Some fund-industry analysts and executives say the deceleration was inevitable, given the huge growth of ETFs. The slowdown shows the industry has churned out cheap and efficient ETFs for just about every investor interest, they say.
“The ETF market has reached a maturation point,” said strategist Victor Lin at Credit Suisse Group AG. The largest ETF operators by assets are BlackRock Inc., State Street, and Vanguard Group Inc. News Corp’s Dow Jones, publisher of The Wall Street Journal, owns a minority stake in S&P Dow Jones Indices, which publishes indexes that are licensed for ETFs.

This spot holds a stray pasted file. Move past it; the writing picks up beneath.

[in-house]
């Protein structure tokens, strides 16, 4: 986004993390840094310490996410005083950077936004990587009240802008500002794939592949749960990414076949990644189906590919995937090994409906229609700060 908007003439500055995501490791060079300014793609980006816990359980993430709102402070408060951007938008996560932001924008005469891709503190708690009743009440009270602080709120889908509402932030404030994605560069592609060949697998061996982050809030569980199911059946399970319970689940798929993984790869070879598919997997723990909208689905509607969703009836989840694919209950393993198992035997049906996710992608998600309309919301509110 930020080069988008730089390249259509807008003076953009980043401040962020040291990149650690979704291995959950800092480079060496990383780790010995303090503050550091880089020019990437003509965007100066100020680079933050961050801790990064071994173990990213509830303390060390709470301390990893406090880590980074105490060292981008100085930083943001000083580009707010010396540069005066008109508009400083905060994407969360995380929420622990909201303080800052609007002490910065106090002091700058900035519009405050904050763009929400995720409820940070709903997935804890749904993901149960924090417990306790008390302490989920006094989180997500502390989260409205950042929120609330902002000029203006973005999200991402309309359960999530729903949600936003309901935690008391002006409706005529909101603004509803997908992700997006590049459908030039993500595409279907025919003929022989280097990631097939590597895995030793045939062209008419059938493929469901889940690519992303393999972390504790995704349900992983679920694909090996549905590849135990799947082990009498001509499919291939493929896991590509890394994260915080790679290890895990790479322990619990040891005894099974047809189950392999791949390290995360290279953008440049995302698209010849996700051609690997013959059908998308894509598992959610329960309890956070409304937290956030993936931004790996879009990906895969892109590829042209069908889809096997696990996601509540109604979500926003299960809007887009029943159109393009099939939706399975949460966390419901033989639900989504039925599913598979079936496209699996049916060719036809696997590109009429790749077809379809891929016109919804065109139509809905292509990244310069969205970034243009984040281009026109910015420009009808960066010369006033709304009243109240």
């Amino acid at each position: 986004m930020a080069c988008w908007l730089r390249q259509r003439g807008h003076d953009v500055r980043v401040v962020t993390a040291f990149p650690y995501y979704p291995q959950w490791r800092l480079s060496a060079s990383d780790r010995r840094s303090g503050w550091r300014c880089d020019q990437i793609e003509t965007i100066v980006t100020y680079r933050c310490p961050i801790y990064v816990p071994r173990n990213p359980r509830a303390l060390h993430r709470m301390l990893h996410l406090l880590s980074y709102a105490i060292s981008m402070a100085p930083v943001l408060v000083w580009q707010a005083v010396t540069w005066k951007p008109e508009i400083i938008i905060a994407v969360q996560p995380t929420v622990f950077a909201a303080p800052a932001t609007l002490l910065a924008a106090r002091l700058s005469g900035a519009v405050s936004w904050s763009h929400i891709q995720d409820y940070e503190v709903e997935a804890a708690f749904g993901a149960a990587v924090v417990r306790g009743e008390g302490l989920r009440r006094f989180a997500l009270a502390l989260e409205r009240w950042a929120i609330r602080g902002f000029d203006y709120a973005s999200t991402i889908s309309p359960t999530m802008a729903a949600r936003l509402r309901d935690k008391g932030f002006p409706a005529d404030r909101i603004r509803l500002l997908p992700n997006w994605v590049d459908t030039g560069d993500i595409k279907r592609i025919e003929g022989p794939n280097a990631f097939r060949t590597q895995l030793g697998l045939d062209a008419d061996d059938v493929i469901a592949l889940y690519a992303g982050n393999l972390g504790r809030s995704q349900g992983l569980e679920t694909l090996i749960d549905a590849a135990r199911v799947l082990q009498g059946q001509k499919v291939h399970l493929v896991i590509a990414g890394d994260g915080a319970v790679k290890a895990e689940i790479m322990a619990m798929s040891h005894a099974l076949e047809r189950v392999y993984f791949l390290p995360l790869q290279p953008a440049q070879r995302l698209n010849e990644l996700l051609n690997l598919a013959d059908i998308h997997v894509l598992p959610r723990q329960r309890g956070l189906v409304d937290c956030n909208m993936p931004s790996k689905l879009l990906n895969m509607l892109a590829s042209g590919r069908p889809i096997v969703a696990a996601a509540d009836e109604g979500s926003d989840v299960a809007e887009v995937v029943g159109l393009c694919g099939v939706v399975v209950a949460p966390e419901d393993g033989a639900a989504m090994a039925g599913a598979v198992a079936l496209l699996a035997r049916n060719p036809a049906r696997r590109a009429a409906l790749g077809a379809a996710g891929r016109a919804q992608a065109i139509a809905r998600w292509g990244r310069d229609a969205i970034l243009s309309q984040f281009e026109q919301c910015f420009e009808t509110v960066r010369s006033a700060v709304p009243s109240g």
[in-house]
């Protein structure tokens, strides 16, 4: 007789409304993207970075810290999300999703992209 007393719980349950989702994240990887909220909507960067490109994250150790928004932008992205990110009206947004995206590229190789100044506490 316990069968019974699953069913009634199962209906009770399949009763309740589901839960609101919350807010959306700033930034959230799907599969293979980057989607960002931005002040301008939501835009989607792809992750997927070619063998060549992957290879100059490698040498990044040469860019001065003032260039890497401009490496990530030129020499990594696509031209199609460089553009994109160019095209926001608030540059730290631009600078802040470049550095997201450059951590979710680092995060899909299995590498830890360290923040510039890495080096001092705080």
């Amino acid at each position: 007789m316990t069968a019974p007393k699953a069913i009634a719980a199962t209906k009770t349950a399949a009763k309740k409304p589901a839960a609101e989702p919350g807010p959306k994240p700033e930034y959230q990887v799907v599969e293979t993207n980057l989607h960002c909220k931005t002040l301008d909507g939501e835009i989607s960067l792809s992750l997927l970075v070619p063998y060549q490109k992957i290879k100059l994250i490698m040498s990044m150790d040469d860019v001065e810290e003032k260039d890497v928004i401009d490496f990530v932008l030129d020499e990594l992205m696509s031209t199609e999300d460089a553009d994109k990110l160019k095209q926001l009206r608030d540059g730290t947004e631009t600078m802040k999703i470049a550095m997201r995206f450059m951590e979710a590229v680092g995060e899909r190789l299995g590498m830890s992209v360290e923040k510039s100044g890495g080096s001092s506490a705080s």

Some analysts saw the new-idea drought coming as companies increasingly turned to narrower and more-obscure corners of financial markets when launching ETFs—all the obvious ideas were taken. Three of the country’s largest ETFs are clones of the S&P 500, while more than a dozen have performance tied to the price of gold or gold mining stocks.
In April, Direxion Funds, managed by Rafferty Asset Management LLC of New York, launched the Direxion Daily South Korea Bull 3x ETF, which lets investors earn three times the daily return of South Korean stocks. It has about $2 million in assets so far and is down about 23%. Direxion Chief Marketing Officer Andy O’Rourke says that the ETF is meant for short-term traders and that he thinks growth in South Korea will spur more traders to look for new ways to get exposure to its stock market.